'The presence of Christ's true body and blood in this sacrament cannot be detected by sense, nor understanding, but by faith alone, which rests upon Divine authority. Hence, on Luke 22:19: "This is My body which shall be delivered up for you," Cyril says: "Doubt not whether this be true; but take rather the Saviour's words with faith; for since He is the Truth, He lieth not."' Aquinas, ST III 75 i.
Pastor in Valle said…
Francesco Possenti puts it very well.
Cosmos said…
I agree with the double post above insofar as I think it is saying that Christ's physical body is not locally present in the Eucharist. Bravo for the precision!

However, is the writer further asserting that the Lord's sacramental body is not locally present? The bread and wine become the Body and Blood (Soul and Divinity) substantially, and these remain locally present. So how could be not say that Jesus' Body and Blood are locally present?
Fr John said…
Just to clarify:
- I haven't disputed that there is a real change (in substance), just what that means
- yes using the description 'physical' is a red herring but it was Laurence who used it and insisted on it claiming I am a heretic
- this is not a new church understanding but the traditional orthodox doctrine
- Anglicans very often also genuflect before the blessed sacrament. In some circumstances their orders / eucharist can be valid so let's not be too quick to judge
- double genuflections before the exposed sacrament are no longer prescribed. I would argue that the type of reverence is less important than some kind of act taking place
- Eucharistic miracles are a separate phenomenon in so far as they can't be used as evidence that the Eucharistic species become physical flesh and blood in ordinary circumstances. I was simply trying to express that these miracles are extraordinary occurrences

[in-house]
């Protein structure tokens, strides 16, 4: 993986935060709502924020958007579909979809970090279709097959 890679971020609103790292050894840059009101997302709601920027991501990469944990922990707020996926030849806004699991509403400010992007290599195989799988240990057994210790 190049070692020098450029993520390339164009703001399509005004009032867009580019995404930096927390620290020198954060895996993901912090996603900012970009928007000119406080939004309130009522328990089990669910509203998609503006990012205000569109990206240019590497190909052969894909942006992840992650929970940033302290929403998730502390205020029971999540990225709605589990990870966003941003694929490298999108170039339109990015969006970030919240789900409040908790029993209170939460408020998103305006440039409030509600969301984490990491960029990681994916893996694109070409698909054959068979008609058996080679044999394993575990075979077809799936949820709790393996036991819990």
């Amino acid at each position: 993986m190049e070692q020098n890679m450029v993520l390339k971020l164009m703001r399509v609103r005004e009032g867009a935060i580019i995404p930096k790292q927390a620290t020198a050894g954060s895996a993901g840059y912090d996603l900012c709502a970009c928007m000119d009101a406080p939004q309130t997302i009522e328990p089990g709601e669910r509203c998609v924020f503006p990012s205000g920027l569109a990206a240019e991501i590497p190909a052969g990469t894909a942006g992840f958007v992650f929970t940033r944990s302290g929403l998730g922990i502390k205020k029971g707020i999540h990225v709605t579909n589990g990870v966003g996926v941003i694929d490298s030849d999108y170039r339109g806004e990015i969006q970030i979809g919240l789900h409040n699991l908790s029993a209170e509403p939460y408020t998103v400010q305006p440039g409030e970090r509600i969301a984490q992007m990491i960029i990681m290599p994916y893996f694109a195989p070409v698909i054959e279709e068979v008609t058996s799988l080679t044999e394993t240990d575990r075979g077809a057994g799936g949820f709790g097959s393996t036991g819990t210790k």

- there would be no point taking a microscope into church as it would prove nothing, the accidents of the species remain physical bread/wine and that fact does not undermine catholic doctrine
- do you have any verification that any of your commentators are genuine priests/deacons? I know in many cases that priests commenting or referencing here are suspended or in schism (eg SSPX). I could comment using John only but when I have done so in the past my comments have been dismissed as nonsense / heretical etc
- I have affirmed my total belief in the doctrine of the real presence as the church understands it. Please don't allow your commentators to continue to libel / slander me. It's unjust!
- my understanding is the 'localism' is indeed not part of church teaching, maybe even a heresy, but the doctrine is complex. My understanding is that localism means that Jesus as a human person is present in the eucharist which is wrong.
- that Jesus is physically present in the Eucharist is I believe also a declared heresy
- I most certainly am not saying anything about robots in my understanding of transubstantiation and think it is best not to go there or make such weird comparisons that are open to misinterpretation!
- the church's understanding of the Eucharistic is incomplete since it is a mystery beyond human understanding, we can only attempt to explain the mystery within the restraints of human understanding and expression
- transubstantiation is a philosophical conceptualisation of the Eucharistic and does not encompass all other modes of understanding
- depends what you mean by 'actual', if you mean a physical change in the accidents (which I would suggest many people wrongly do) then that's incorrect

- further comment to follow seperately
Fr John said…
I posted my further comment on the next posting by mistake but hopefully you can read it there.